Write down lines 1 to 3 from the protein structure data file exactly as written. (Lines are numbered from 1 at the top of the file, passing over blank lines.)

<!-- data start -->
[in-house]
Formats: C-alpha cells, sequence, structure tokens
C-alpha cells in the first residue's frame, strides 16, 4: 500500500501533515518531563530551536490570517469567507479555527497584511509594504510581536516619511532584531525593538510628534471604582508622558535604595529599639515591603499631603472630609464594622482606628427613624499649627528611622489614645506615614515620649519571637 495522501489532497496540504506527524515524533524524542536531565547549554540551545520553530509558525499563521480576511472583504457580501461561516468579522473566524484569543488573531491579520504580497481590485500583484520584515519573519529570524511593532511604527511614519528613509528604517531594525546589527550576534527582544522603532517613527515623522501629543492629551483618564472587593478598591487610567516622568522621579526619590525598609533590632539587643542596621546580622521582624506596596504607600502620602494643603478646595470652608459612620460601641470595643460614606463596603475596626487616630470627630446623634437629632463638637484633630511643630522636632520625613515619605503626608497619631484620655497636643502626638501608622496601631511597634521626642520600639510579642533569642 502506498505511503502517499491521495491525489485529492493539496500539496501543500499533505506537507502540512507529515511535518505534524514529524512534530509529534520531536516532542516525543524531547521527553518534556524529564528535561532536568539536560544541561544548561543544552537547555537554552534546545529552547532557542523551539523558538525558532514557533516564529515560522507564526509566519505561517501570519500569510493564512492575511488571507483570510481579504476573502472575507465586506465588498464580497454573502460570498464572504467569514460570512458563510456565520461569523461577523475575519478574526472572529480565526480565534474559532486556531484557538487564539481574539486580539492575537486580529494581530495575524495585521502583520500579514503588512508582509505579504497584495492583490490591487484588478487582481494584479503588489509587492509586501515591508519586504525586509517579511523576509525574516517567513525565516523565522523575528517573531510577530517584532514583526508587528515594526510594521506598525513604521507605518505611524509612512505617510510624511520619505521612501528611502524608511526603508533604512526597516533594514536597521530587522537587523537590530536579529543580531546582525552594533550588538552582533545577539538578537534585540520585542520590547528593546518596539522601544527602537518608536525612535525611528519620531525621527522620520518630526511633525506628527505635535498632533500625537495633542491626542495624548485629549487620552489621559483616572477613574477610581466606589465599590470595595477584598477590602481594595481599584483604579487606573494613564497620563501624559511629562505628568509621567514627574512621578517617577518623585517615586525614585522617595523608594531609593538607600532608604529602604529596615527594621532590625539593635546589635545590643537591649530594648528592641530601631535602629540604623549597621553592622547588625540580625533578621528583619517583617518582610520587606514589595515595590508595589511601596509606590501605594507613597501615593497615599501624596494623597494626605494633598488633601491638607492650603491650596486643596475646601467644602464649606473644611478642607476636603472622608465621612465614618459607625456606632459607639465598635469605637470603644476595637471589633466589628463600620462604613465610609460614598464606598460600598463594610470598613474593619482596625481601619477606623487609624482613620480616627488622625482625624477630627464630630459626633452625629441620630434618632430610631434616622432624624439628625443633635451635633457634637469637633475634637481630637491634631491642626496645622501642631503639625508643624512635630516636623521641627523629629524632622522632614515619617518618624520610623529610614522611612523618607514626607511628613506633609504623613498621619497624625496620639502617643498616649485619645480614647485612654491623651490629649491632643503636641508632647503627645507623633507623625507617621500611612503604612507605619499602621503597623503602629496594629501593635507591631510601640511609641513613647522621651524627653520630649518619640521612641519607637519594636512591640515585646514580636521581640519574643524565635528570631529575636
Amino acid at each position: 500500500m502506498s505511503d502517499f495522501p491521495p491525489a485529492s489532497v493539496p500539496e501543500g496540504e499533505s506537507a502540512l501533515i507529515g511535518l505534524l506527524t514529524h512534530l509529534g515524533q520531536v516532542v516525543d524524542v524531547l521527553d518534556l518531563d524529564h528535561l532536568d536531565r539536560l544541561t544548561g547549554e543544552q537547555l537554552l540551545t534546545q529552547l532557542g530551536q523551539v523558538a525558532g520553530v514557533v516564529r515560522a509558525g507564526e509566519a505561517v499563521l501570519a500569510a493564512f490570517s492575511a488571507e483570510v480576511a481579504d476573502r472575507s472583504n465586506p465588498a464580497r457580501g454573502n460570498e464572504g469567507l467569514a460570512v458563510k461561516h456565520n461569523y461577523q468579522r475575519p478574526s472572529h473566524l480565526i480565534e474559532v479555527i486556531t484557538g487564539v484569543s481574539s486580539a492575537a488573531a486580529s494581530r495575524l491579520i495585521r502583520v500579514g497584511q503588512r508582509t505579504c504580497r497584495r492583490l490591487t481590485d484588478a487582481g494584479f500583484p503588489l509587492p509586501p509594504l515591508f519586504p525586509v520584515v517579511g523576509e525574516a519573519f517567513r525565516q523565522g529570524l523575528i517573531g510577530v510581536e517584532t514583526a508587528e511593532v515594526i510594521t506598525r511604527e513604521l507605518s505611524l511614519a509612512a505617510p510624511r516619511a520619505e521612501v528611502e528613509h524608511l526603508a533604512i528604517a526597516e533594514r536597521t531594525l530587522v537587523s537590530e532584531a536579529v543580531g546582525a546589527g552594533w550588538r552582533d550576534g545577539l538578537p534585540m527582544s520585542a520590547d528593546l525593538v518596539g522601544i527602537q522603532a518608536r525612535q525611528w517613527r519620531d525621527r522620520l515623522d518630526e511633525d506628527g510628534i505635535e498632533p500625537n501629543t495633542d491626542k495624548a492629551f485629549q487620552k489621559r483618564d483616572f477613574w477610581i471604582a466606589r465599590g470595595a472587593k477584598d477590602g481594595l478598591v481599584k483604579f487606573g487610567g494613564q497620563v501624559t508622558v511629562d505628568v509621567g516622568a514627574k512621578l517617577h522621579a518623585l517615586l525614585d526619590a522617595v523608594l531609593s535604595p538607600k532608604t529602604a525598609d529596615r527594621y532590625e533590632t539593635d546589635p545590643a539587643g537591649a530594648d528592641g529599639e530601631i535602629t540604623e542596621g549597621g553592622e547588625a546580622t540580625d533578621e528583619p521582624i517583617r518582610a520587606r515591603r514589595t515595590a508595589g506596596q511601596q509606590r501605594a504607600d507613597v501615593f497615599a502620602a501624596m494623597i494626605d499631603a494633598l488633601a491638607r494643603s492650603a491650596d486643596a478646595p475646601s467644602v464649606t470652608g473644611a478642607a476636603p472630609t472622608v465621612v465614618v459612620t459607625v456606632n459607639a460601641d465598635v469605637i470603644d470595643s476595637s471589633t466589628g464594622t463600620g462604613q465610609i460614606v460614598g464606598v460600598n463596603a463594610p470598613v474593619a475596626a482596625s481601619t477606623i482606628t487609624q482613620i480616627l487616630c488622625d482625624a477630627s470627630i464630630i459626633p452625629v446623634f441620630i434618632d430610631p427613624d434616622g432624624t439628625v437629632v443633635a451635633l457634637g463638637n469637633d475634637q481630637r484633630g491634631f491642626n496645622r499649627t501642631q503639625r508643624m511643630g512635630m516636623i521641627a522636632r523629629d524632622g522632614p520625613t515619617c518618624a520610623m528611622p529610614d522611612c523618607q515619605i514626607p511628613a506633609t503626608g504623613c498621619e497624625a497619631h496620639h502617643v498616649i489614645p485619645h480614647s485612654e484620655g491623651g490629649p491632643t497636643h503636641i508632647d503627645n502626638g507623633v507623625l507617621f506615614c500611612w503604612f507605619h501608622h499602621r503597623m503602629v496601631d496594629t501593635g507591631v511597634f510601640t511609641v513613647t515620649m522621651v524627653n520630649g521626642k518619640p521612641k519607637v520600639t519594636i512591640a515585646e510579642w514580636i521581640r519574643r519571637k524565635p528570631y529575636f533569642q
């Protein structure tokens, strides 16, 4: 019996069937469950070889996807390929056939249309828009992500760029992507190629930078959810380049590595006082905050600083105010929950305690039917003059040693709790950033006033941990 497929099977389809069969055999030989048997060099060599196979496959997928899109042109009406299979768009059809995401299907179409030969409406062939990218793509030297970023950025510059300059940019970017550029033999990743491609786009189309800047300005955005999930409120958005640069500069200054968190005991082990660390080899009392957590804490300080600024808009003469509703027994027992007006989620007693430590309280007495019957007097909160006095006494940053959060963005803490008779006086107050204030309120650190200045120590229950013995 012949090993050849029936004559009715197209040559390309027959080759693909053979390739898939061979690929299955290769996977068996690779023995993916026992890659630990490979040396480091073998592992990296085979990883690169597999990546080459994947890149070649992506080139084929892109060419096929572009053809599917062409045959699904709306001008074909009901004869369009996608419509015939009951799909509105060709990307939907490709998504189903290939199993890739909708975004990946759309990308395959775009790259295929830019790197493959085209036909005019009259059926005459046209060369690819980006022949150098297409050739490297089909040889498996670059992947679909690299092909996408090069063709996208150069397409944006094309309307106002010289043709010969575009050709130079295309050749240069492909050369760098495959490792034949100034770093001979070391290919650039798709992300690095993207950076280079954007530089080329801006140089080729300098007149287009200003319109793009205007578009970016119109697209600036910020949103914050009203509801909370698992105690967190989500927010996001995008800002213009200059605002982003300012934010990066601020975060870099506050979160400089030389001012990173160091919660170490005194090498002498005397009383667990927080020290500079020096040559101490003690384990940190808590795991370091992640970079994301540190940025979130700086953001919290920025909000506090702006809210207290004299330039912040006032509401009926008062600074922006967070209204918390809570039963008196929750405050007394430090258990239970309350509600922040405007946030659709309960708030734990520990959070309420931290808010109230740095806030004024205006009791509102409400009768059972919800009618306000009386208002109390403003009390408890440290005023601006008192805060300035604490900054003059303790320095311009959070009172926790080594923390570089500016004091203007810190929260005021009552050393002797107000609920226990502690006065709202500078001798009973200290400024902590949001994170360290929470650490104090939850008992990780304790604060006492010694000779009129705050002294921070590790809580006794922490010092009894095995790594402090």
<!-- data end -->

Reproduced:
[in-house]
Formats: C-alpha cells, sequence, structure tokens
C-alpha cells in the first residue's frame, strides 16, 4: 500500500501533515518531563530551536490570517469567507479555527497584511509594504510581536516619511532584531525593538510628534471604582508622558535604595529599639515591603499631603472630609464594622482606628427613624499649627528611622489614645506615614515620649519571637 495522501489532497496540504506527524515524533524524542536531565547549554540551545520553530509558525499563521480576511472583504457580501461561516468579522473566524484569543488573531491579520504580497481590485500583484520584515519573519529570524511593532511604527511614519528613509528604517531594525546589527550576534527582544522603532517613527515623522501629543492629551483618564472587593478598591487610567516622568522621579526619590525598609533590632539587643542596621546580622521582624506596596504607600502620602494643603478646595470652608459612620460601641470595643460614606463596603475596626487616630470627630446623634437629632463638637484633630511643630522636632520625613515619605503626608497619631484620655497636643502626638501608622496601631511597634521626642520600639510579642533569642 502506498505511503502517499491521495491525489485529492493539496500539496501543500499533505506537507502540512507529515511535518505534524514529524512534530509529534520531536516532542516525543524531547521527553518534556524529564528535561532536568539536560544541561544548561543544552537547555537554552534546545529552547532557542523551539523558538525558532514557533516564529515560522507564526509566519505561517501570519500569510493564512492575511488571507483570510481579504476573502472575507465586506465588498464580497454573502460570498464572504467569514460570512458563510456565520461569523461577523475575519478574526472572529480565526480565534474559532486556531484557538487564539481574539486580539492575537486580529494581530495575524495585521502583520500579514503588512508582509505579504497584495492583490490591487484588478487582481494584479503588489509587492509586501515591508519586504525586509517579511523576509525574516517567513525565516523565522523575528517573531510577530517584532514583526508587528515594526510594521506598525513604521507605518505611524509612512505617510510624511520619505521612501528611502524608511526603508533604512526597516533594514536597521530587522537587523537590530536579529543580531546582525552594533550588538552582533545577539538578537534585540520585542520590547528593546518596539522601544527602537518608536525612535525611528519620531525621527522620520518630526511633525506628527505635535498632533500625537495633542491626542495624548485629549487620552489621559483616572477613574477610581466606589465599590470595595477584598477590602481594595481599584483604579487606573494613564497620563501624559511629562505628568509621567514627574512621578517617577518623585517615586525614585522617595523608594531609593538607600532608604529602604529596615527594621532590625539593635546589635545590643537591649530594648528592641530601631535602629540604623549597621553592622547588625540580625533578621528583619517583617518582610520587606514589595515595590508595589511601596509606590501605594507613597501615593497615599501624596494623597494626605494633598488633601491638607492650603491650596486643596475646601467644602464649606473644611478642607476636603472622608465621612465614618459607625456606632459607639465598635469605637470603644476595637471589633466589628463600620462604613465610609460614598464606598460600598463594610470598613474593619482596625481601619477606623487609624482613620480616627488622625482625624477630627464630630459626633452625629441620630434618632430610631434616622432624624439628625443633635451635633457634637469637633475634637481630637491634631491642626496645622501642631503639625508643624512635630516636623521641627523629629524632622522632614515619617518618624520610623529610614522611612523618607514626607511628613506633609504623613498621619497624625496620639502617643498616649485619645480614647485612654491623651490629649491632643503636641508632647503627645507623633507623625507617621500611612503604612507605619499602621503597623503602629496594629501593635507591631510601640511609641513613647522621651524627653520630649518619640521612641519607637519594636512591640515585646514580636521581640519574643524565635528570631529575636